Oxygen therapy

Although many health care professionals usually find it hard to manage dyspnoea, Cranston et al., (2008) reported that oxygen therapy is one of the treatment of choice. Nishino (2011) stated that a patient with dyspnoea presents with air hunger. This means that the patient with dyspnoea require air in order to survive. This is because air has oxygen, which is essential for energy production. In another study, Clemens et al., (2012) reviewed the management of breathlessness. They recommended that oxygen therapy could be combined with other treatment modalities like opioids, anxiolytics as well as corticosteroids.

Abernethy et al., (2010) conducted a study about the difference in oxygen therapy and room air for relieving dyspnoea. They realized that both therapies have some side effects on the patients. For instance, they all cause drowsiness and nasal irritation. Additionally, oxygen therapy can cause nose bleeding. Abernethy et al., (2010) recommended that health care professionals should assess the patient’s need for oxygen and chose a method that does not injure the patient..

According to Marciniuk et al., (2011) long-term oxygen therapy is effective in the management of COPD patients who present with severe hypoxemia. In their study, Marciniuk et al., (2011) reported that, COPD patients with moderate hypoxemia do not benefit from long-term oxygen therapy. On the other hand, Marciniuk et al., (2011) reviewed other studies and found out that although short-term supplemental oxygen can reduce dyspnoea in COPD, other researchers are against it. They concluded that short-term supplemental oxygen could be beneficial to a patient with COPD who present with dyspnoea. Long-term therapy is important when the patient has severe hypoxemia and the nurse administers oxygen continuously for fifteen hours per day while short burst is for patients who become dyspnoeic after a little exertion and are on other treatment regimen.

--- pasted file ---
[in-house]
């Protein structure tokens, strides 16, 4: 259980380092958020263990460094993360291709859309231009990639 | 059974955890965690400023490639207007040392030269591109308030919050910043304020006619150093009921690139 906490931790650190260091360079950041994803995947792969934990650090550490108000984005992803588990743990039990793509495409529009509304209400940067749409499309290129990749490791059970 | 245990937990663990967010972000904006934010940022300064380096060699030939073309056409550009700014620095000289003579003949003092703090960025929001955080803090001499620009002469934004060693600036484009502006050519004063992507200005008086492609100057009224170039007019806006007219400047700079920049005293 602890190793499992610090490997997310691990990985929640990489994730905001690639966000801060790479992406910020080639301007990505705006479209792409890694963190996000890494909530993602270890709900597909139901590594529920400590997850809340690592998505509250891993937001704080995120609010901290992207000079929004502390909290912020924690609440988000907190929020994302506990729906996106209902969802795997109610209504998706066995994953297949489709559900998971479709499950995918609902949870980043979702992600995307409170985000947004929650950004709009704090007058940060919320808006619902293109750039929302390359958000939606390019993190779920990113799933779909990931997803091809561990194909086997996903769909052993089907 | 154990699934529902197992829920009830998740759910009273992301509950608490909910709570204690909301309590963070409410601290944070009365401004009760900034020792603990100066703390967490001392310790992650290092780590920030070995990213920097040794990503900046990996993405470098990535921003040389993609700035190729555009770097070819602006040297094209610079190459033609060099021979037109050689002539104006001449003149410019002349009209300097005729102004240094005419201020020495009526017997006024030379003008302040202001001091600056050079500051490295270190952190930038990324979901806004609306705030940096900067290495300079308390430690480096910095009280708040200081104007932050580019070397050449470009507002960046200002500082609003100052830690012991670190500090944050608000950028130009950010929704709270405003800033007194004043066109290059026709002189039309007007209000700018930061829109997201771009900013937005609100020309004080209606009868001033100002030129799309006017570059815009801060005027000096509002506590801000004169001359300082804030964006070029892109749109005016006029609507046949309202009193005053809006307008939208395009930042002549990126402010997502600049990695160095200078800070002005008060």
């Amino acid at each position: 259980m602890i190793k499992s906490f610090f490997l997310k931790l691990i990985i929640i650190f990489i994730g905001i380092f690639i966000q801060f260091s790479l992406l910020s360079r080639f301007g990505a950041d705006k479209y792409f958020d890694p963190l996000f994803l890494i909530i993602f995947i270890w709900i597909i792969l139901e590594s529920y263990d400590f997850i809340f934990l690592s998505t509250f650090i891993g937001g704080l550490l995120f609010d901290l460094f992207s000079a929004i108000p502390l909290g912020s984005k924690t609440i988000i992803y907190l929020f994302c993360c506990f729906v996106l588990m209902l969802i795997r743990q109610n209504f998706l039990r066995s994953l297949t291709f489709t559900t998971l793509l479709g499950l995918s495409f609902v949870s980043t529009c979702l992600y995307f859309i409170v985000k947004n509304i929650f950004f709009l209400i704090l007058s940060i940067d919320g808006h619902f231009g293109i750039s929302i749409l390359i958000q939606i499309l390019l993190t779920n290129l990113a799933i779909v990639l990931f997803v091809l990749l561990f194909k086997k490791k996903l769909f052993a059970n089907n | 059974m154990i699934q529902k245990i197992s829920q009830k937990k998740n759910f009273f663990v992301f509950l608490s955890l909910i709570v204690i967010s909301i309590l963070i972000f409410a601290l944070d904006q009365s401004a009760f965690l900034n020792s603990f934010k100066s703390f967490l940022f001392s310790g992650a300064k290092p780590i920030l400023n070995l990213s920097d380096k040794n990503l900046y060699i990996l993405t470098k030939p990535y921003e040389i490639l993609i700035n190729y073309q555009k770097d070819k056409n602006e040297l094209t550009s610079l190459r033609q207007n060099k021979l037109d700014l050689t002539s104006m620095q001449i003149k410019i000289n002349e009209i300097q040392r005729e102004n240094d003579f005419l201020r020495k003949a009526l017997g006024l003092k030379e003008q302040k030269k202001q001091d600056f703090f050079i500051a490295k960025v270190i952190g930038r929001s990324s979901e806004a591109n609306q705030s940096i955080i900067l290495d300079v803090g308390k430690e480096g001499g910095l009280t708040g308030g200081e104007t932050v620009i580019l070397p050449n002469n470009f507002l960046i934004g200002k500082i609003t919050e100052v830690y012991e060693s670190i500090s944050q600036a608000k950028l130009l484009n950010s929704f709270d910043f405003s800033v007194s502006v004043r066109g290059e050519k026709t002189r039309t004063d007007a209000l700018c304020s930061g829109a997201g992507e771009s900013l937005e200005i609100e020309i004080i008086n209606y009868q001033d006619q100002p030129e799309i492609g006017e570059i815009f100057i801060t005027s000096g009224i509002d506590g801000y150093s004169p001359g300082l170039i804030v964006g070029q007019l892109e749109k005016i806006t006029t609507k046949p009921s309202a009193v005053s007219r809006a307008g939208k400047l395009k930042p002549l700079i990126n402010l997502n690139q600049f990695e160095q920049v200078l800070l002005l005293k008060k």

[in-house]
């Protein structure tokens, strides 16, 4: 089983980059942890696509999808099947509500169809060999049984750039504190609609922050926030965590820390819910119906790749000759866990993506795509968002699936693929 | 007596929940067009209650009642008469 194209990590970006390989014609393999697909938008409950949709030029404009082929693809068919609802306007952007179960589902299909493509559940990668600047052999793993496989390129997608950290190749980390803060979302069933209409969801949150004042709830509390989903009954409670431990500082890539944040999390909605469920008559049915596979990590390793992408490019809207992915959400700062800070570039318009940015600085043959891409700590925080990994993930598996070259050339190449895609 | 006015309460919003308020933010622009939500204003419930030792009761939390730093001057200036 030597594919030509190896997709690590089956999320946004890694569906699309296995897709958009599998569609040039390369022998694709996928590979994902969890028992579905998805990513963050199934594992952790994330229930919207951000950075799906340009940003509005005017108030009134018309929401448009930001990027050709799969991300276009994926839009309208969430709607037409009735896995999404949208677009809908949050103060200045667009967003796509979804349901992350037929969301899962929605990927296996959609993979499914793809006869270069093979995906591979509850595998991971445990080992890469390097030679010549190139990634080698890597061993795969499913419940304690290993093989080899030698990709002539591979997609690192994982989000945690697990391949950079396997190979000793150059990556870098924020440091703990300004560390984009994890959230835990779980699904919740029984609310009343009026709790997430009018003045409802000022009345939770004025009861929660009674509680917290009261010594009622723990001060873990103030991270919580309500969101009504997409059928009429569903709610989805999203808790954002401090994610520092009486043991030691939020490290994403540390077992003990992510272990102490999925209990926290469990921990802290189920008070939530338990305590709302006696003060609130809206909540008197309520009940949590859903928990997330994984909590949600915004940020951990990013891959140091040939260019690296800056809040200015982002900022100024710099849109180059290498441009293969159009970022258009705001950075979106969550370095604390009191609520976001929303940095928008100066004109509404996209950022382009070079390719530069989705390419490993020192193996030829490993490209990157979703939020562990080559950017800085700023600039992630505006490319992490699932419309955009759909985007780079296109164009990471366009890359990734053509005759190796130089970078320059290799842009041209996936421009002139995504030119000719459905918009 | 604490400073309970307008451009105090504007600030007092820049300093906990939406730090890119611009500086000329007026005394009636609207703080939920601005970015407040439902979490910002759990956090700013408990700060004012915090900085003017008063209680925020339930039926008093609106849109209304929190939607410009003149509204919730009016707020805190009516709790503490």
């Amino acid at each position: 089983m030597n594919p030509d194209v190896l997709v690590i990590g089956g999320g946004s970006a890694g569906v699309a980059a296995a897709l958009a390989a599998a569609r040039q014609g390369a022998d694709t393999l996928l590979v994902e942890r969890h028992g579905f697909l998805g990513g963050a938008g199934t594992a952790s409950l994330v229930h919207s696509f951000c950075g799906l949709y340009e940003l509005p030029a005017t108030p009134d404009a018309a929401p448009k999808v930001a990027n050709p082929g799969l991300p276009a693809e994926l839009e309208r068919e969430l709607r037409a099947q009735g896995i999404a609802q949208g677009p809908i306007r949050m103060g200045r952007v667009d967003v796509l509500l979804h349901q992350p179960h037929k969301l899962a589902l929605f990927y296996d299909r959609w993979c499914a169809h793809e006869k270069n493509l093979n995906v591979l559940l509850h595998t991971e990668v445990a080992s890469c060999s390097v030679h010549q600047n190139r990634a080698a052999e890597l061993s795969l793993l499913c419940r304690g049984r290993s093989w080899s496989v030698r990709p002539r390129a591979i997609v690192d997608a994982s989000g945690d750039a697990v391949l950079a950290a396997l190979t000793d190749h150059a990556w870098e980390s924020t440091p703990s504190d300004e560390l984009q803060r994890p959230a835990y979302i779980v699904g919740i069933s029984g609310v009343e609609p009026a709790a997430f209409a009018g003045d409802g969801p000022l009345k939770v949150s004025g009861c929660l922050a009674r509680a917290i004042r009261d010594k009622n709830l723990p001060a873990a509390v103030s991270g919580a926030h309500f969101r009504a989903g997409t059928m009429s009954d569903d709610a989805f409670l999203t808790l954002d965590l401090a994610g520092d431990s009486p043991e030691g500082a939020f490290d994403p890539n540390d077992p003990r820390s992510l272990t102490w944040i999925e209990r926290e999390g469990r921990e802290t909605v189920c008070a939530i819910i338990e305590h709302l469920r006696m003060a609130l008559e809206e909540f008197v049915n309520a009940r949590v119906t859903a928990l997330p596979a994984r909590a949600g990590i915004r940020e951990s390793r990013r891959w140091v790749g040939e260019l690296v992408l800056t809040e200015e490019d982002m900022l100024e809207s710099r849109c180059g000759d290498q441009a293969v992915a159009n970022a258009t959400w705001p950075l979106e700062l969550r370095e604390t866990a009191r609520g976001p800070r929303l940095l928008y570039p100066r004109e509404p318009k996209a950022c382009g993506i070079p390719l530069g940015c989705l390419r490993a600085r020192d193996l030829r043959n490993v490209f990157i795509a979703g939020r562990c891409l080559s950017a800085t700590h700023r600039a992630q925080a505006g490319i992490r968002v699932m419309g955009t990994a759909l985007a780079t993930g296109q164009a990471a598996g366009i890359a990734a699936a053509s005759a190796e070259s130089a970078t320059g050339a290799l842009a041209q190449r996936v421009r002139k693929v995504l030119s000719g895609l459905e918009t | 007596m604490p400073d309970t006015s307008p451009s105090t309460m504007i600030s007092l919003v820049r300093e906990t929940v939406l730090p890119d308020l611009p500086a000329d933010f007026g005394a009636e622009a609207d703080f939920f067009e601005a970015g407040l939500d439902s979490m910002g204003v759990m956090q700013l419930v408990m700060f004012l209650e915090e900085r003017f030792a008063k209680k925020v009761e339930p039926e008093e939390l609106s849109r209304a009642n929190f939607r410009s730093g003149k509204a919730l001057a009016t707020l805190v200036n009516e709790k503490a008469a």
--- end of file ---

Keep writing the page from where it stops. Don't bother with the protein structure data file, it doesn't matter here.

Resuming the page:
The use of a ventilator

Scichilone et al., (2008) stated that dyspnoea which is common in COPD is pathology of demand of ventilation, muscles of respiration, the pattern of breathing and blood gases. Health care professionals have been using non-invasive ventilators to control dyspnoea in patients with severe COPD. Non-invasive ventilator is recommended as a palliative management of dyspnoea (Ambrosino & Simonds, 2007). Horton & Rocker (2010) conducted a study about management of dyspnoea in advanced COPD and recommended the use of non-invasive ventilation technique as palliative care. Horton, R., & Rocker, G. (2010) recommended that in order to improve the management of dyspnoea, health care professionals should understand the nature of dyspnoea and importance of ventilation technique in patients with advanced COPD.

Clearing secretions

According to the current literature, when a patient with dyspnoea becomes stable, health care professional should teach him how to clear secretions. Accumulation of secretions in the respiratory tract of patients with dyspnoea is associated with inactivity and it blocks the airway and exacerbates breathlessness Smeltzer et al., (2010). Ahmedzai et al., (2012) recommended that nurses should teach patients how to cough and breathe effectively so that the accumulated sputum can come out.

Dyspnoea in patients with COPD worsens in the morning because during the night, the parasympathetic system is active and as a result, there is production of too much secretion Smeltzer et al., (2010). Besides, the secretions accumulate because the patient is asleep and can neither cough nor move. Smeltzer et al., (2010) suggested that nurses should suction secretions every morning so that the airway of the patient become clear and the dyspnoea reduce.